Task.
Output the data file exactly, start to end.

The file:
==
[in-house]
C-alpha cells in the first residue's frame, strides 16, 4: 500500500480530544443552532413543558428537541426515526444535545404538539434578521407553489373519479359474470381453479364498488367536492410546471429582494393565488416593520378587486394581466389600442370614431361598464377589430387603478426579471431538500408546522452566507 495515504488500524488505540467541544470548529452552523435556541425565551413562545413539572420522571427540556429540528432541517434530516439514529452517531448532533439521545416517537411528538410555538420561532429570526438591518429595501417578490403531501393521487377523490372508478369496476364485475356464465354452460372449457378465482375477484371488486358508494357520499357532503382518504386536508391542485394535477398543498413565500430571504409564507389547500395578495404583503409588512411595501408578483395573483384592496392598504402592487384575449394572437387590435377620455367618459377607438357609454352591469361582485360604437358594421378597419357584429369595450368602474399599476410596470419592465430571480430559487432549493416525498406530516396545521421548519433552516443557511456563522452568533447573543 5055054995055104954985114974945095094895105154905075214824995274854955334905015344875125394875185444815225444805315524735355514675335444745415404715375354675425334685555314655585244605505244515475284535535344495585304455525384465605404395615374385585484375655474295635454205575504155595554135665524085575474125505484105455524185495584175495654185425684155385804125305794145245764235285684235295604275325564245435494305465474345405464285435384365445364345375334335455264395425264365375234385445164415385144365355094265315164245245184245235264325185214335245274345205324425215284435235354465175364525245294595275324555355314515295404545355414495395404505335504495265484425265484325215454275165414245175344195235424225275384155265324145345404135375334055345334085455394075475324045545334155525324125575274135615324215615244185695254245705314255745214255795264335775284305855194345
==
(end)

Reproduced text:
[in-house]
C-alpha cells in the first residue's frame, strides 16, 4: 500500500480530544443552532413543558428537541426515526444535545404538539434578521407553489373519479359474470381453479364498488367536492410546471429582494393565488416593520378587486394581466389600442370614431361598464377589430387603478426579471431538500408546522452566507 495515504488500524488505540467541544470548529452552523435556541425565551413562545413539572420522571427540556429540528432541517434530516439514529452517531448532533439521545416517537411528538410555538420561532429570526438591518429595501417578490403531501393521487377523490372508478369496476364485475356464465354452460372449457378465482375477484371488486358508494357520499357532503382518504386536508391542485394535477398543498413565500430571504409564507389547500395578495404583503409588512411595501408578483395573483384592496392598504402592487384575449394572437387590435377620455367618459377607438357609454352591469361582485360604437358594421378597419357584429369595450368602474399599476410596470419592465430571480430559487432549493416525498406530516396545521421548519433552516443557511456563522452568533447573543 5055054995055104954985114974945095094895105154905075214824995274854955334905015344875125394875185444815225444805315524735355514675335444745415404715375354675425334685555314655585244605505244515475284535535344495585304455525384465605404395615374385585484375655474295635454205575504155595554135665524085575474125505484105455524185495584175495654185425684155385804125305794145245764235285684235295604275325564245435494305465474345405464285435384365445364345375334335455264395425264365375234385445164415385144365355094265315164245245184245235264325185214335245274345205324425215284435235354465175364525245294595275324555355314515295404545355414495395404505335504495265484425265484325215454275165414245175344195235424225275384155265324145345404135375334055345334085455394075475324045545334155525324125575274135615324215615244185695254245705314255745214255795264335775284305855194345